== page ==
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One of the largest reasons I was first attracted to the Religious Society of Friends was the life and ministry of George Fox. I’ve told people before that if I ever strike it rich, I want to have a quality film made about Fox, Margaret Fell, James Nayler, and William Penn. It is a shame how poorly documented the English Civil War really is, even with the looming legend of Oliver Cromwell and a lengthy, complicated Civil War. I wouldn’t want the big-budget Hollywood treatment, only a truthful account full of legitimate actors and actresses.

Like George Fox, I wandered when I was depressed. Sometimes I locked myself up in my room for days at a time. Modern-day historians have speculated that Fox had what is now called bipolar disorder. Seeking a cure, he kept moving from place to place, trying to keep his head above water. Nothing much of any substance happened during most of his wanderings, but as we know he did find he was looking for in the end.

I was born a Methodist and remember as a child kneeling on the carpeted, clean altar rail next to my parents and sisters, accepting the blood and body of Jesus. I felt a bit cheated because I had to make do with wafers and grape juice in place of the real bread and wine some of my friends were given for Communion. There was a kind of reverence in taking part, the kind that kept even hyperactive children silent and still for the duration. I make note of this ceremony because this was one of the few times I felt calm and fully in touch with the Spirit. I never doubted that God was present in church, because I felt it keenly.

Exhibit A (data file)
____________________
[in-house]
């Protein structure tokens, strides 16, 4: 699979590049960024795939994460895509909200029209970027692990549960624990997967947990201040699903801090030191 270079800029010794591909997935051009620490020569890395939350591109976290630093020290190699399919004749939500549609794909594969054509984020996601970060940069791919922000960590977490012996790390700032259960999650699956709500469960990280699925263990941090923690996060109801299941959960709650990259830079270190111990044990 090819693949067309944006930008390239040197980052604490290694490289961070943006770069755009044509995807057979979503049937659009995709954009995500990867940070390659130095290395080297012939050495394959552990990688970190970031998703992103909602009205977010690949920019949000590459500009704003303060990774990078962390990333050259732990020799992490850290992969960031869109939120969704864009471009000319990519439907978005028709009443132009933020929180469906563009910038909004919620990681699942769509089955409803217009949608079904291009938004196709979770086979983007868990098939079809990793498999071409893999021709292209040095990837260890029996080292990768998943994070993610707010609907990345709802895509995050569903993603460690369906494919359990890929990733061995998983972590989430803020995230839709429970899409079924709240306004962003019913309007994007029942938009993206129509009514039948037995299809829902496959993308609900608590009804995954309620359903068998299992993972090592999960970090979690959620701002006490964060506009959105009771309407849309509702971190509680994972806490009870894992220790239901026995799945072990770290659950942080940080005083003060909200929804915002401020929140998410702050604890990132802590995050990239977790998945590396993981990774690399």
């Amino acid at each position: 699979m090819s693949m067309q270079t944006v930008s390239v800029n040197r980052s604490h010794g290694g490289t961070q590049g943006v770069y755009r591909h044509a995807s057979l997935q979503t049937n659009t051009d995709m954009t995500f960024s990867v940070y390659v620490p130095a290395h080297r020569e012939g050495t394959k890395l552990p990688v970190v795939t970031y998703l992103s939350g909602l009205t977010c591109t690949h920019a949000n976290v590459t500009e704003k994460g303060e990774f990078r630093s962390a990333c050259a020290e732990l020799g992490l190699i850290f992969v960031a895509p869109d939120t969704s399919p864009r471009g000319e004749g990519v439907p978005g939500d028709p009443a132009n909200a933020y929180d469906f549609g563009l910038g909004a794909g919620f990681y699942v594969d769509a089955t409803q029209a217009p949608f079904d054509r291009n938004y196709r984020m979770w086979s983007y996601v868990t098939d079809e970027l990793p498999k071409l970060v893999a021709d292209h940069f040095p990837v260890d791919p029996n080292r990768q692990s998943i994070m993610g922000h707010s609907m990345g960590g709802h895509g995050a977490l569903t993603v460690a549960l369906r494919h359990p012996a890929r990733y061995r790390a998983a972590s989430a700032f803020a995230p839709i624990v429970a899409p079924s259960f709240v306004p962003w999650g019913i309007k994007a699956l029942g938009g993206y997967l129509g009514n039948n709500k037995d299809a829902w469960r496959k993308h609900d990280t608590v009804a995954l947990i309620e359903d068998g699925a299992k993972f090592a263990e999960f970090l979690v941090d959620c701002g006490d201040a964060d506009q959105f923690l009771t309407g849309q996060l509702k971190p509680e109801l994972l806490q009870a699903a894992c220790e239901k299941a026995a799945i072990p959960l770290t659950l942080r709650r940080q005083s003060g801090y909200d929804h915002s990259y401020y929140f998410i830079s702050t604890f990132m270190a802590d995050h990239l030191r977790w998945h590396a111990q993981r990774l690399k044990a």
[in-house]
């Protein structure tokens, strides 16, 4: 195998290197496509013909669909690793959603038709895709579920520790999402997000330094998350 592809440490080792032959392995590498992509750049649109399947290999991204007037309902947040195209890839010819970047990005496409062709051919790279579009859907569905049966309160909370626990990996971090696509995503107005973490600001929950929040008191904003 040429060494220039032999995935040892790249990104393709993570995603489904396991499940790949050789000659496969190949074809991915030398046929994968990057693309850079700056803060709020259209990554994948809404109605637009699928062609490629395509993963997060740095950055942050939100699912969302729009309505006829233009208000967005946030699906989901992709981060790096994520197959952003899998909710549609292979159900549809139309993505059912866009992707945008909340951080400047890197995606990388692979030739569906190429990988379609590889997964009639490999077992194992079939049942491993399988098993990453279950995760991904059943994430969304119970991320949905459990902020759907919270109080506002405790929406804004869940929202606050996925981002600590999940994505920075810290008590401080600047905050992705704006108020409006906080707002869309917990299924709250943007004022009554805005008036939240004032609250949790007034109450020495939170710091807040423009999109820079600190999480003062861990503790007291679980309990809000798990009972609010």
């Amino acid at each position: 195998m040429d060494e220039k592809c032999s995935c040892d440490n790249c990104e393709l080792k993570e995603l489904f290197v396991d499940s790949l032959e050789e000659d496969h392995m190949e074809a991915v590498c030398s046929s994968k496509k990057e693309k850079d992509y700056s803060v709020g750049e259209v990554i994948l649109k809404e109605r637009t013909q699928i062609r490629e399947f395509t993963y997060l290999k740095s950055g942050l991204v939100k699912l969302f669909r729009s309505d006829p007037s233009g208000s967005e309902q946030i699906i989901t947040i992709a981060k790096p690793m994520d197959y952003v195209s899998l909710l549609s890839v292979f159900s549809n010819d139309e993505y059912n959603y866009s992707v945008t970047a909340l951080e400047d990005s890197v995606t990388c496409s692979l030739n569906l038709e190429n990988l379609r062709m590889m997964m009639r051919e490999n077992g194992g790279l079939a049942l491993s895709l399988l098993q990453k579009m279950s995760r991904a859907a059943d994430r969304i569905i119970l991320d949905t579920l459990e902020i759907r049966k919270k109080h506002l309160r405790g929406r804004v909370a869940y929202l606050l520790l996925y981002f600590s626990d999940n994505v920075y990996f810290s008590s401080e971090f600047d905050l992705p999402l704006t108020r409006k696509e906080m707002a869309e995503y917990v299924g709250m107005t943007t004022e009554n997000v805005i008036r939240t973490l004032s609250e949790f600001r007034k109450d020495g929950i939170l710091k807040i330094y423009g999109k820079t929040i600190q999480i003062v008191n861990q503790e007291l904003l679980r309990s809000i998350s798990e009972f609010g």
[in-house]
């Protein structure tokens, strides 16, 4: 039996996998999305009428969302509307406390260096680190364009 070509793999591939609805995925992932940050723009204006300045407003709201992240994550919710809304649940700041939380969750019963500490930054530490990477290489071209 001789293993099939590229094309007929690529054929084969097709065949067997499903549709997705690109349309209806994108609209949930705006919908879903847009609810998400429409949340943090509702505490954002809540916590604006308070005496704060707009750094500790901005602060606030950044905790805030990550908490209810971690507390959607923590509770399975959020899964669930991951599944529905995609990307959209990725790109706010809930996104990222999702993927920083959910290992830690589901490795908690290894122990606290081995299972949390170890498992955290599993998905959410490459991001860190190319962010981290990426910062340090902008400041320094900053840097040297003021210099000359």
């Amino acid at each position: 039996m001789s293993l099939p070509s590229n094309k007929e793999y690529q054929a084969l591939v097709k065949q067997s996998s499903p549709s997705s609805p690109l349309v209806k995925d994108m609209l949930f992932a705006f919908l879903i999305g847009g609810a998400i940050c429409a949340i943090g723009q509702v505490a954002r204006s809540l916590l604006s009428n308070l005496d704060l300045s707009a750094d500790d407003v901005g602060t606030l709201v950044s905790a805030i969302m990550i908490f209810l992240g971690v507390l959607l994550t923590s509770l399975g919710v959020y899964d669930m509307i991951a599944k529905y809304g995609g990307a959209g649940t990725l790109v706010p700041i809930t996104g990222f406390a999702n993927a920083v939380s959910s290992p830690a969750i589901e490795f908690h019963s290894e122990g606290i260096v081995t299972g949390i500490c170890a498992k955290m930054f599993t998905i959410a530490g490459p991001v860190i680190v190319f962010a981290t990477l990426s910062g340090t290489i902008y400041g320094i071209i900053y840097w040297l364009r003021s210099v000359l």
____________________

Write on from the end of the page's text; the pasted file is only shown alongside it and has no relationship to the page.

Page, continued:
Many years later, when I was feeling very depressed, and living alone in an unfamiliar city, I attended a liberal Episcopal church. A man who sat next to me knew that I was unfamiliar with the liturgy and showed me the ropes. I will never forget his kindness, though I doubt our paths will ever cross again. Printed on the order of service was an offer to grant special blessings from a priest. I hadn't done anything wrong, but I felt extremely guilty anyway, which is typical of depression. I believed that God was punishing me somehow and I intended to find out what I’d done wrong.

This is how I know a little of what George Fox went through when he was a young man. Like Fox, I wandered from church to church and place to place, shutting myself off in my room for days on an end. I tried every curative imaginable and found myself only disappointed at the end. Returning to how I began this post, Fox’s manic-depression would make my imaginary screenplay that much more poignant, as would a realistic depiction of mental illness.

But in any case, back to my story. The man who had been looking out for me directed to me a priest. I remember that she was blonde-haired, middle-aged, and Australian. Her conduct towards me was gentle and calm. She asked me what had brought me to her. I was too afraid to say, afraid it would make me seem strange. Anointing the sick is a regular practice in the Episcopal Church. I had nothing substantial to ask for, unless that meant that specifically asking meant being free from pain and evil counted. Perhaps I needed a priest’s help to best convey the message.

She gently asked me a couple more times for why I felt so guilty and ashamed. Then she smiled, and retrieved a small container of Holy Oil from the altar behind her. She anointed my forehead with the sign of the cross with all the appropriate words, then bid me on my way.

I didn't wash off the oil for three days afterwards.

Originally posted to cabaretic on Fri Aug 15, 2014 at 09:47 AM PDT.

Also republished by Street Prophets .

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